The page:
I Write For Many Reasons But Mostly


When I look back at my life I realize that with everything that has happened to me, from having to live and experience the horrific days of civil war to losing friends and loved ones and then leaving the country, all I can say is that it hasn’t been that tragic after all. I say this because no matter where I found myself to be I was always okay if I could put words on paper and write. With my recent loss (the death of my better half, my husband), however, I thought I had lost that too.

Here I was with all these feelings of pain and anger and sorrow bundled up inside me wanting to get out. I wanted to write about my love, my loss, my feelings of despair. Yet every time I tried to put words on paper this little voice inside would tell me to stop. It would tell me to stop whining, that people do not care about my pain or sorrow. Why should they? Everyone has his/her own pain and sorrow to deal with, so the least they are interested in is what I have to say. And because as Stephen King put it:

“The most important things are the hardest to say. They are the things you get ashamed of, because words diminish them — words shrink things that seemed limitless when they were in your head to no more than living size when they’re brought out. But it’s more than that, isn’t it? The most important things lie too close to wherever your secret heart is buried, like landmarks to a treasure your enemies would love to steal away. And you may make revelations that cost you dearly only to have people look at you in a funny way, not understanding what you’ve said at all, or why you thought it was so important that you almost cried while you were saying it. That’s the worst, I think. When the secret stays locked within not for want of a tellar but for want of an understanding ear.” 

With all this together with my tragic loss I found myself plunged into an abyss so deep in despair and depression that I thought my life had come to an end. Maya Angelou writes:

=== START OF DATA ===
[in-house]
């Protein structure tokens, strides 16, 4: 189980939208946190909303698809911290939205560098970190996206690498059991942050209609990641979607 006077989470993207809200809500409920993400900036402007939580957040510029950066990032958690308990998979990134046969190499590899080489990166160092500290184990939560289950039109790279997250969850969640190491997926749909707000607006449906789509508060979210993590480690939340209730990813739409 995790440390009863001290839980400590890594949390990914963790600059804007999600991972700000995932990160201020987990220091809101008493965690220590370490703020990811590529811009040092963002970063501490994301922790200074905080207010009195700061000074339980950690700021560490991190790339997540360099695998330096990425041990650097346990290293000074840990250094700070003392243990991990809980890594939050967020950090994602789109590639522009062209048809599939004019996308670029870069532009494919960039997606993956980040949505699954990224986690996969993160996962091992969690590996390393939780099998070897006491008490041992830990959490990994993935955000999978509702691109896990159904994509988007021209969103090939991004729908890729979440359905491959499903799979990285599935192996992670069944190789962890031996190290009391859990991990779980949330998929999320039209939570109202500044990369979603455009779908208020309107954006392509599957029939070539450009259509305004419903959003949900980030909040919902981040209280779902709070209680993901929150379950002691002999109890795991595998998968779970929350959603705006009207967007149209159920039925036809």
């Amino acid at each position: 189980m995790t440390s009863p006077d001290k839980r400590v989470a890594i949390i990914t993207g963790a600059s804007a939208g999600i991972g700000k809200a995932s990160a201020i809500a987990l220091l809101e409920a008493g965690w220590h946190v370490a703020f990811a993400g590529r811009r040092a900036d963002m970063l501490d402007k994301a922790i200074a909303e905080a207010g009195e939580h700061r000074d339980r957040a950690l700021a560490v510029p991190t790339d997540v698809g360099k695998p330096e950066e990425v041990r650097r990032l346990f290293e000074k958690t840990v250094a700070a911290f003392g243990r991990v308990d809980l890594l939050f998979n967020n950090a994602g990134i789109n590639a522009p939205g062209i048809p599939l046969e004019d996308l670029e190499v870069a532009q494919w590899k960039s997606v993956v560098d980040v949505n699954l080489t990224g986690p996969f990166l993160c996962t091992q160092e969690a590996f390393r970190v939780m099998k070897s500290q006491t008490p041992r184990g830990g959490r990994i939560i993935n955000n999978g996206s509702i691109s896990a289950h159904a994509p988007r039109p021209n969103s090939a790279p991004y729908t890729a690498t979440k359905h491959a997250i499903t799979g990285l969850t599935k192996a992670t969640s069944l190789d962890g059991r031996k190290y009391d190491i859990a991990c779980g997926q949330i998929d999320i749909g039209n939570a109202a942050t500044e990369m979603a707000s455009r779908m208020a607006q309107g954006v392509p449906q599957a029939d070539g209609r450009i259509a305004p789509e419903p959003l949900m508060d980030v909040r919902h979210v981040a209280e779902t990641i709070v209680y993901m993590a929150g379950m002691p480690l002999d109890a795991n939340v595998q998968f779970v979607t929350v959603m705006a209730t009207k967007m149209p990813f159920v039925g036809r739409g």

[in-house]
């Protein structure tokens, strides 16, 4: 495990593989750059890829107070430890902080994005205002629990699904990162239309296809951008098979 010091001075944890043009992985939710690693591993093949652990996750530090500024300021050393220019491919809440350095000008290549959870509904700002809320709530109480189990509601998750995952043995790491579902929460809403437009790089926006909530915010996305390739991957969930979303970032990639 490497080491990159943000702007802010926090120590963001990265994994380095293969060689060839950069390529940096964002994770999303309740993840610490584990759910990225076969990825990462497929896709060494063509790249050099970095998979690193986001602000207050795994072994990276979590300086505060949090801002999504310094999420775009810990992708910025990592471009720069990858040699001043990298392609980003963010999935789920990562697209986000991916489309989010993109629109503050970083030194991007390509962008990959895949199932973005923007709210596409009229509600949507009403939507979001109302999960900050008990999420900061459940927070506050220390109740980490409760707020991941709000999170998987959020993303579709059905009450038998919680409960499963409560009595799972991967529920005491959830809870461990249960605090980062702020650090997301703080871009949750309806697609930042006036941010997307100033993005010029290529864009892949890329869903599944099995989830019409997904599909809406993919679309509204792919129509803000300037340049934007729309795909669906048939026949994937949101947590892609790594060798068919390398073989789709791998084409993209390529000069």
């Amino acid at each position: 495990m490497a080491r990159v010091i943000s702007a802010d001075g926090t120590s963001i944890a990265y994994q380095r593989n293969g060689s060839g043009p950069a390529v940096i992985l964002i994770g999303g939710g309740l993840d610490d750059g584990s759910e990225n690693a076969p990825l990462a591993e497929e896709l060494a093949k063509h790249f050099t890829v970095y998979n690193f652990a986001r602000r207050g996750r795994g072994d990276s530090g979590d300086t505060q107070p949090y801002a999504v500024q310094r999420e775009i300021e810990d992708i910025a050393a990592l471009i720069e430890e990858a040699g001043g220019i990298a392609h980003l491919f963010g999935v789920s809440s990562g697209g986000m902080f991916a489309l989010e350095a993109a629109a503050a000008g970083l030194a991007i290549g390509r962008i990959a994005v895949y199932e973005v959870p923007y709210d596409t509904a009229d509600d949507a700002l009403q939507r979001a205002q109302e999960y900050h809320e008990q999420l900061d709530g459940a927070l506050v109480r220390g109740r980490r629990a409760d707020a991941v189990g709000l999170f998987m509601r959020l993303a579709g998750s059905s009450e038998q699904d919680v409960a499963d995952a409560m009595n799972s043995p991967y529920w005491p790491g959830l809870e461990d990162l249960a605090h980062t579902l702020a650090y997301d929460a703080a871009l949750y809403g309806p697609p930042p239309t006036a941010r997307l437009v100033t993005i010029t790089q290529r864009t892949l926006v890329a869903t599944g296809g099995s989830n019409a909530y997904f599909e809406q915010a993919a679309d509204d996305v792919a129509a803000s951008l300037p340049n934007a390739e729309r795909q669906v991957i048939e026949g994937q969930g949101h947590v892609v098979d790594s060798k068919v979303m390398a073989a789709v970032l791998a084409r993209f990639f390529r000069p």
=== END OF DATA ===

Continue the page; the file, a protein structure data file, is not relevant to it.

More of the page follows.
“There is no greater agony than bearing an untold story inside you.”

Dream

So for the past weeks and months I did what I always do when depressed, I read. I lost myself in books. At nights when sleep wouldn’t come, which is on most nights, I reached out for my book kept under my pillow. Strange how books unlike people and friends never disappoint you. Until early one morning at around 3:00am I sat at my desk and started writing again. In the words of Sylvia Plath:

“And by the way, everything in life is writable about if you have the outgoing guts to do it, and the imagination to improvise. The worst enemy to creativity is self-doubt.”

So now I like to think that I have finally come to terms with my self doubts. I just go into my room and sit at my desk or on my bed and write. I try to put my feelings on paper in my own style and my own way, the way I put them before. I write for many reasons but mostly:

“I write to give myself strength. I write to be the characters that I am not. I write to explore all the things I’m afraid of.” Joss Whedon

ChK

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5 Responses to I Write For Many Reasons But Mostly

  1. adelnehmeh says:

    Do you write on paper first and then type? by that I intend to ask whether you keep a hard copy of all your writings?

  2. The flow of words from a pen (or a keyboard) is much like the flow of a river, which shares its travels with those who float upon it, shares its strength with those who drink from it, and gives life to those that live in it. Words can take a reader on a journey, nourish one’s soul and create a special world to live in, if only for the length of time it takes to read the story. I am glad your pen is flowing freely again. 🙂

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